Tanzanians at the Uhuru Stadium in Dar es Salaam at the inauguration John Pembe Magufuli in November 2015. (Photo: GCIS)

Tanzania’s Civil Society Raises Alarm, But Magufuli’s Toe-Stepping Ways Are No Big Deal To Some In Africa

Public support for freedom of association is far from universal in Africa; one-third (32%) of citizens say the government should be able to ban any organisation that goes against its policies.


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An effigy seen at a San Diego protest rally on May 26, 2016 showing Trump with the word "Bigot" taped on. (Wikimedia Commons)

As The Dust On Trump’s Victory Settles, Here’s The Unusual Way It’s Linked To Forces Shaping Africa Today

It seems political hardening is increasingly a global phenomenon. Though the local factors that drive a nativist, authoritarian, or anti-liberal mood might be unique to each country, the broader trends are apparent.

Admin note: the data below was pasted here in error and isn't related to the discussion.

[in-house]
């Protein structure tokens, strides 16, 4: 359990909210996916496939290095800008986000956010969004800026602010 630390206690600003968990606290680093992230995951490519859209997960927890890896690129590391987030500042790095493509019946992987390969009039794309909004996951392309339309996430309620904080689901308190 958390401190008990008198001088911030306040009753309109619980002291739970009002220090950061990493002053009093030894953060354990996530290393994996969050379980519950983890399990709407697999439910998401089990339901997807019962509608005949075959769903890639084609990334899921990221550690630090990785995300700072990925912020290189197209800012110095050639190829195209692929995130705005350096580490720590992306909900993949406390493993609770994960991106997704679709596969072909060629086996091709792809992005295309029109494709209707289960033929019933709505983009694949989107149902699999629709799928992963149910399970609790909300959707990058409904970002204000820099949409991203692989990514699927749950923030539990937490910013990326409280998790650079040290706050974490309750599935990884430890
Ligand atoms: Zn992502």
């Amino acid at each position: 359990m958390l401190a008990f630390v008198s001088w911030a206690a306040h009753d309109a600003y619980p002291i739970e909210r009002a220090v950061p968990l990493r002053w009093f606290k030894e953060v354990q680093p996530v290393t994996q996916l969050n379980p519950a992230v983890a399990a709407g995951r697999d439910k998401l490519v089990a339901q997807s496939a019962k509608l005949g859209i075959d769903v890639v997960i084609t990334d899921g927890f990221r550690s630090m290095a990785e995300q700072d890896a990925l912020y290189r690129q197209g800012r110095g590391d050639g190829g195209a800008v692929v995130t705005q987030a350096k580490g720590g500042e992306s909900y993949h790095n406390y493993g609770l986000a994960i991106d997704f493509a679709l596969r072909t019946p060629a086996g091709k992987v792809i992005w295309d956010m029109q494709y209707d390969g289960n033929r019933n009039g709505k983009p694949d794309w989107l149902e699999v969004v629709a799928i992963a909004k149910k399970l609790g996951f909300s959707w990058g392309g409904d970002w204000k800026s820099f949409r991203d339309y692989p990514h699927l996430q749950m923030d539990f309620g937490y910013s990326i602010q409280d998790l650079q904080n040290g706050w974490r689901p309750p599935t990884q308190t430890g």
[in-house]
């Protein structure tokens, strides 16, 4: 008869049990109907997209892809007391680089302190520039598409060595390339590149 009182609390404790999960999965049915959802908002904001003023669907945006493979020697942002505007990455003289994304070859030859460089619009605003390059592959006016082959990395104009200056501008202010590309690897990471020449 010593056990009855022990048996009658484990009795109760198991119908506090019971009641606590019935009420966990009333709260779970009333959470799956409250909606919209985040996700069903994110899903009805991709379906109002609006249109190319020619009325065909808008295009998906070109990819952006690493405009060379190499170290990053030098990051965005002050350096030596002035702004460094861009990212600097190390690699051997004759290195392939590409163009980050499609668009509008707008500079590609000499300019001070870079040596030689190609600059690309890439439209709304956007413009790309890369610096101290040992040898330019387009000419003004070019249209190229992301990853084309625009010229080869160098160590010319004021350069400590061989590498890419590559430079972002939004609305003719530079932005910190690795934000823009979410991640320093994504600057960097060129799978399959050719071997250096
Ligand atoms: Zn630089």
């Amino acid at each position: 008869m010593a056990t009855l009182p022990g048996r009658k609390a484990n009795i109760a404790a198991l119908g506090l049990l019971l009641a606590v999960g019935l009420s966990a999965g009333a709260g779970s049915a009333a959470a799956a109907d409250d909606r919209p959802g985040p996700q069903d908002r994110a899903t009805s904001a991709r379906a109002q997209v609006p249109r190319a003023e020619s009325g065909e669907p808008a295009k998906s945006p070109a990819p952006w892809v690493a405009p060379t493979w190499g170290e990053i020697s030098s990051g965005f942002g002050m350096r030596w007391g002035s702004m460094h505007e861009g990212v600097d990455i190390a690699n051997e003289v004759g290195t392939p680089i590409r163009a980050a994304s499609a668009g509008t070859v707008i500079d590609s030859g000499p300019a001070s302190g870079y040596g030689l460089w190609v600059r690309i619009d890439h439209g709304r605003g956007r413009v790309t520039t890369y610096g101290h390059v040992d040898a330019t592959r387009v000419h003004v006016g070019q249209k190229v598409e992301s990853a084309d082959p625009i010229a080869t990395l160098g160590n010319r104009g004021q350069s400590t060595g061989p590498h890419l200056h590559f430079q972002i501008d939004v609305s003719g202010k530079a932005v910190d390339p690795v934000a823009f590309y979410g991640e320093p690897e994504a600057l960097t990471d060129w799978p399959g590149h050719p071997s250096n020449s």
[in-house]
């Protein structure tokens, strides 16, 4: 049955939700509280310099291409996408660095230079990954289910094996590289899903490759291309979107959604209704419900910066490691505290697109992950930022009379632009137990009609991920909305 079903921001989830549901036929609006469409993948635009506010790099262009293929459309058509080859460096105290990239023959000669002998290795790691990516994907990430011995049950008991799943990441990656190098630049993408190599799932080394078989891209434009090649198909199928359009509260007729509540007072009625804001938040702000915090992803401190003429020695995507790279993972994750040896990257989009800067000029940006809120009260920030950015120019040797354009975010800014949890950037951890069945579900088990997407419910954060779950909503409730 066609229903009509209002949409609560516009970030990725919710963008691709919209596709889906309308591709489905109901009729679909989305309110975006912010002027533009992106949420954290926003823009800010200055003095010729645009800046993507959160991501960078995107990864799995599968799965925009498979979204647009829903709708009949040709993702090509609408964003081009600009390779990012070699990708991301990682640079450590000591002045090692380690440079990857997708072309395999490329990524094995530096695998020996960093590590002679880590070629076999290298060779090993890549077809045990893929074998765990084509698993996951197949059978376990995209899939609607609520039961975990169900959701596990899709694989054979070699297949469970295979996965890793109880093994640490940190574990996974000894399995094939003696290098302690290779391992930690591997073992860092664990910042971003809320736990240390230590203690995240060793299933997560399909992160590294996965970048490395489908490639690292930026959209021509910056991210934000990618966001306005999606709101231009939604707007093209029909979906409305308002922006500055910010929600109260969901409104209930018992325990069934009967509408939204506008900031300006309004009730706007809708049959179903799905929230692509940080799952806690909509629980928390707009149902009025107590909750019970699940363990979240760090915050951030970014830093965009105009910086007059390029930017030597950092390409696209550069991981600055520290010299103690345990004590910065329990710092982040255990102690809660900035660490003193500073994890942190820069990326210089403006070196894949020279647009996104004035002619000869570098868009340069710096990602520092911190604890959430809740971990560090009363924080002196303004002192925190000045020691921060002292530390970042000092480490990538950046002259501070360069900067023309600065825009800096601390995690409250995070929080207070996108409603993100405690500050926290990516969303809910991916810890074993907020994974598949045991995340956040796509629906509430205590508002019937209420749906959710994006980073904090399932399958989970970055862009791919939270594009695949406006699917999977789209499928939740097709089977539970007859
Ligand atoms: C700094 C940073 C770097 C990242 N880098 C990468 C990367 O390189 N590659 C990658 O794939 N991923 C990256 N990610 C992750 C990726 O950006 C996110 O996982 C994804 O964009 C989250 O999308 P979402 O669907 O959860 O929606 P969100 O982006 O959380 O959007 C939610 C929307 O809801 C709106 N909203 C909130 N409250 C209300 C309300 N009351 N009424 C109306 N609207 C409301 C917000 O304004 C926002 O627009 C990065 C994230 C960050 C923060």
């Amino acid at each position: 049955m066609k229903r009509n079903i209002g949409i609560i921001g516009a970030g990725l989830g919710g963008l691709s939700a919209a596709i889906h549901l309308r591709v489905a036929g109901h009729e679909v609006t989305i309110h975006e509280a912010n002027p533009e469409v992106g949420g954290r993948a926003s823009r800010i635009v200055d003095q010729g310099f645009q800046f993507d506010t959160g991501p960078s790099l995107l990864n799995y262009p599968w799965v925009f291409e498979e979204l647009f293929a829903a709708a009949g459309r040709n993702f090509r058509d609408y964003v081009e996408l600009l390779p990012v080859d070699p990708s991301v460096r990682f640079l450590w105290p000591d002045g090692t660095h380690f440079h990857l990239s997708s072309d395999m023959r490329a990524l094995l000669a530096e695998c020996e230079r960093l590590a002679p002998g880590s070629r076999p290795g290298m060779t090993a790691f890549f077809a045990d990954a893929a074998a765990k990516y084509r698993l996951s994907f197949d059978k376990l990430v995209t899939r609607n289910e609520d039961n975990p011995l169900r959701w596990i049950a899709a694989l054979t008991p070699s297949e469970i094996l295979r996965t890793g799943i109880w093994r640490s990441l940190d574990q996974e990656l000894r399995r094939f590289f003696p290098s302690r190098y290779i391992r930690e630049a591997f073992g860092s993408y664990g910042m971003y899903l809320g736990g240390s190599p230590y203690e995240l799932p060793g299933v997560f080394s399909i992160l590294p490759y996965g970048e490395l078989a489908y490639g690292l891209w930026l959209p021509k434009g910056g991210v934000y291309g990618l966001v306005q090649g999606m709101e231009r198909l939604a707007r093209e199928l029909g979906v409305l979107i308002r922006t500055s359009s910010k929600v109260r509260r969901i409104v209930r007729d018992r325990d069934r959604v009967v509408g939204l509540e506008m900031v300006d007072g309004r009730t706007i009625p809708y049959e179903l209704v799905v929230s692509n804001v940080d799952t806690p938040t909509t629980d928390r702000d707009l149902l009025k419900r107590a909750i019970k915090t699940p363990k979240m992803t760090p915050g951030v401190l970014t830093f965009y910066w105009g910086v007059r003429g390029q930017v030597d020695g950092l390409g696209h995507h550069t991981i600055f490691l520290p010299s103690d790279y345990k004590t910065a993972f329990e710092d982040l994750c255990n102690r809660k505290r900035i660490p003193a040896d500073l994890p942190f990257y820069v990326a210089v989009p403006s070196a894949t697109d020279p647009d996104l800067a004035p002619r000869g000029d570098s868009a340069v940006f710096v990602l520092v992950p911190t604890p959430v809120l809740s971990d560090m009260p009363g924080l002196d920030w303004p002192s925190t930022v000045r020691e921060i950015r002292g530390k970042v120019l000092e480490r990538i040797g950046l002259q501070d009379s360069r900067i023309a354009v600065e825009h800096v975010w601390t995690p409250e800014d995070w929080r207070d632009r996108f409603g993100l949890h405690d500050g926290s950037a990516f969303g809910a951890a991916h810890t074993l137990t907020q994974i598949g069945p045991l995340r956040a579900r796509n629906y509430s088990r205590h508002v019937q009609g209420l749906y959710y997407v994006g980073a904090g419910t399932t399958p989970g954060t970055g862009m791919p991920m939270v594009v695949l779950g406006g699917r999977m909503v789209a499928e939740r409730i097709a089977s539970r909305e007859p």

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Election poster in Winneba, Ghana, in 2012. Elections matter, but not for the reason you may think; people actually distrust electoral institutions. (Photo/ Flickr/ Andrew Moore)

The Ideal African President: You Could Run Mad Trying To Figure Out What The People Want

Africans trust agencies of the executive branch (the presidency, army, and police) even more than the legislative branch (MPs and local councils). And they distrust electoral institutions most of all – so why have elections?